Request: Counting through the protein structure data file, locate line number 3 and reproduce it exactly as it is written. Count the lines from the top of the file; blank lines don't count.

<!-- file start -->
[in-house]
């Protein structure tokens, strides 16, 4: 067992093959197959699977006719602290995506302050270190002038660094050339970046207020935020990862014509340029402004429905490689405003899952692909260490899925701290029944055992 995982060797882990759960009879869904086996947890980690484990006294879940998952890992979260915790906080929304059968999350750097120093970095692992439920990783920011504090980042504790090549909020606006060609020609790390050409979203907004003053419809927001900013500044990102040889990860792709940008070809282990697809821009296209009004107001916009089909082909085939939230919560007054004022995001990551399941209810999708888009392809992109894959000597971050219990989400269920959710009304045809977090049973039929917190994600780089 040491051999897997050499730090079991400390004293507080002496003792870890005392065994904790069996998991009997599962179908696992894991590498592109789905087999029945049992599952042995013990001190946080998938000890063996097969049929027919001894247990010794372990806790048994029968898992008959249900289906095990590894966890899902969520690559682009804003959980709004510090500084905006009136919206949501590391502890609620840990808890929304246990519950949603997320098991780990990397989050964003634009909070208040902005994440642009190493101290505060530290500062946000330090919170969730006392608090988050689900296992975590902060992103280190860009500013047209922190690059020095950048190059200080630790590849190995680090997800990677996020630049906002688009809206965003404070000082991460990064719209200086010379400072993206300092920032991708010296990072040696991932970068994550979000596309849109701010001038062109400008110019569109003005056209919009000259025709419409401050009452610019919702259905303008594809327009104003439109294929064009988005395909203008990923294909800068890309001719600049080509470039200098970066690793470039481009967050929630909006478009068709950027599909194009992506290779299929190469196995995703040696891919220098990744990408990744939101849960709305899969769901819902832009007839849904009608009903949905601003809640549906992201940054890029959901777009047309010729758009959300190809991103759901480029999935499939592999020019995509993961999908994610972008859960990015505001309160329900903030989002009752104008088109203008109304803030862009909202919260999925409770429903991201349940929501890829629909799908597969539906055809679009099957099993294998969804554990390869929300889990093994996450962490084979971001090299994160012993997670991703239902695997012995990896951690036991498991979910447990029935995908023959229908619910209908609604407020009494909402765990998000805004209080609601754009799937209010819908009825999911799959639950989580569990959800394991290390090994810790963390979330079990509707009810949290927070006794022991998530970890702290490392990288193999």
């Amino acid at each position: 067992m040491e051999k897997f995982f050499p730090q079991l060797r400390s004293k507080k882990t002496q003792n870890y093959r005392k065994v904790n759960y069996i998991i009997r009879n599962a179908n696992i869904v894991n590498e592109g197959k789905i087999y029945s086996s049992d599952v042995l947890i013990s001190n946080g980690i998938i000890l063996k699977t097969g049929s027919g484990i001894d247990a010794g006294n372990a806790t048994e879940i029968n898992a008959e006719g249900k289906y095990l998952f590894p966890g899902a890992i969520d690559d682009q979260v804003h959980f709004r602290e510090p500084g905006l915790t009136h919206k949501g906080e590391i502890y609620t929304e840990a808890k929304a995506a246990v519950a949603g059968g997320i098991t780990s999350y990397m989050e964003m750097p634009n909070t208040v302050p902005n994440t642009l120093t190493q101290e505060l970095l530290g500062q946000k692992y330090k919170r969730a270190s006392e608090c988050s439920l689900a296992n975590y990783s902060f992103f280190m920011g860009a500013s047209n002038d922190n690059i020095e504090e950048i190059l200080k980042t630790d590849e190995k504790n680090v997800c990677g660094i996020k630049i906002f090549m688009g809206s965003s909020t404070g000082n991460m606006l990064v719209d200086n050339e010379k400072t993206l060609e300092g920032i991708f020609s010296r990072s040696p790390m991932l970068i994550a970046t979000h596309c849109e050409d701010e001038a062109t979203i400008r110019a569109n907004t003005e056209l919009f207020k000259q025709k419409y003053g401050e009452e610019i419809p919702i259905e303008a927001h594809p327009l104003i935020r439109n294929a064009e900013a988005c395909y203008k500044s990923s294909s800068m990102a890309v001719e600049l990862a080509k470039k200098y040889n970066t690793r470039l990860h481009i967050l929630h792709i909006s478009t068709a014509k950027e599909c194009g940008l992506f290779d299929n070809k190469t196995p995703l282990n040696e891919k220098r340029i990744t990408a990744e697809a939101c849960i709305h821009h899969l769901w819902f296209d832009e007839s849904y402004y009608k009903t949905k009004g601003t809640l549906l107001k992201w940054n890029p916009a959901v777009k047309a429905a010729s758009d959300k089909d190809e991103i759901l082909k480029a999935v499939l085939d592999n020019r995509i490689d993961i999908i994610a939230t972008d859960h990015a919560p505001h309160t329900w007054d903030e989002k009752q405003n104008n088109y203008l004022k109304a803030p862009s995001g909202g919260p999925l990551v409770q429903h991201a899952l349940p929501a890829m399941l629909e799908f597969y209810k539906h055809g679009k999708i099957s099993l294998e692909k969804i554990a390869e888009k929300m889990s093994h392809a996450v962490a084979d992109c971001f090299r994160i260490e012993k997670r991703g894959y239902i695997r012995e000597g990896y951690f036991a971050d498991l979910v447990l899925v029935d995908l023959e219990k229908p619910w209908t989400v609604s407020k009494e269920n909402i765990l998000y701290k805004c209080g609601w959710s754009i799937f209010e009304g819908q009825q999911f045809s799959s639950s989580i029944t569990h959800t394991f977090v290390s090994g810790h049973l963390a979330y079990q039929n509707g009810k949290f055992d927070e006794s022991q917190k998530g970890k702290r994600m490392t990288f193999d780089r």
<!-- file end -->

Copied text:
């Amino acid at each position: 067992m040491e051999k897997f995982f050499p730090q079991l060797r400390s004293k507080k882990t002496q003792n870890y093959r005392k065994v904790n759960y069996i998991i009997r009879n599962a179908n696992i869904v894991n590498e592109g197959k789905i087999y029945s086996s049992d599952v042995l947890i013990s001190n946080g980690i998938i000890l063996k699977t097969g049929s027919g484990i001894d247990a010794g006294n372990a806790t048994e879940i029968n898992a008959e006719g249900k289906y095990l998952f590894p966890g899902a890992i969520d690559d682009q979260v804003h959980f709004r602290e510090p500084g905006l915790t009136h919206k949501g906080e590391i502890y609620t929304e840990a808890k929304a995506a246990v519950a949603g059968g997320i098991t780990s999350y990397m989050e964003m750097p634009n909070t208040v302050p902005n994440t642009l120093t190493q101290e505060l970095l530290g500062q946000k692992y330090k919170r969730a270190s006392e608090c988050s439920l689900a296992n975590y990783s902060f992103f280190m920011g860009a500013s047209n002038d922190n690059i020095e504090e950048i190059l200080k980042t630790d590849e190995k504790n680090v997800c990677g660094i996020k630049i906002f090549m688009g809206s965003s909020t404070g000082n991460m606006l990064v719209d200086n050339e010379k400072t993206l060609e300092g920032i991708f020609s010296r990072s040696p790390m991932l970068i994550a970046t979000h596309c849109e050409d701010e001038a062109t979203i400008r110019a569109n907004t003005e056209l919009f207020k000259q025709k419409y003053g401050e009452e610019i419809p919702i259905e303008a927001h594809p327009l104003i935020r439109n294929a064009e900013a988005c395909y203008k500044s990923s294909s800068m990102a890309v001719e600049l990862a080509k470039k200098y040889n970066t690793r470039l990860h481009i967050l929630h792709i909006s478009t068709a014509k950027e599909c194009g940008l992506f290779d299929n070809k190469t196995p995703l282990n040696e891919k220098r340029i990744t990408a990744e697809a939101c849960i709305h821009h899969l769901w819902f296209d832009e007839s849904y402004y009608k009903t949905k009004g601003t809640l549906l107001k992201w940054n890029p916009a959901v777009k047309a429905a010729s758009d959300k089909d190809e991103i759901l082909k480029a999935v499939l085939d592999n020019r995509i490689d993961i999908i994610a939230t972008d859960h990015a919560p505001h309160t329900w007054d903030e989002k009752q405003n104008n088109y203008l004022k109304a803030p862009s995001g909202g919260p999925l990551v409770q429903h991201a899952l349940p929501a890829m399941l629909e799908f597969y209810k539906h055809g679009k999708i099957s099993l294998e692909k969804i554990a390869e888009k929300m889990s093994h392809a996450v962490a084979d992109c971001f090299r994160i260490e012993k997670r991703g894959y239902i695997r012995e000597g990896y951690f036991a971050d498991l979910v447990l899925v029935d995908l023959e219990k229908p619910w209908t989400v609604s407020k009494e269920n909402i765990l998000y701290k805004c209080g609601w959710s754009i799937f209010e009304g819908q009825q999911f045809s799959s639950s989580i029944t569990h959800t394991f977090v290390s090994g810790h049973l963390a979330y079990q039929n509707g009810k949290f055992d927070e006794s022991q917190k998530g970890k702290r994600m490392t990288f193999d780089r």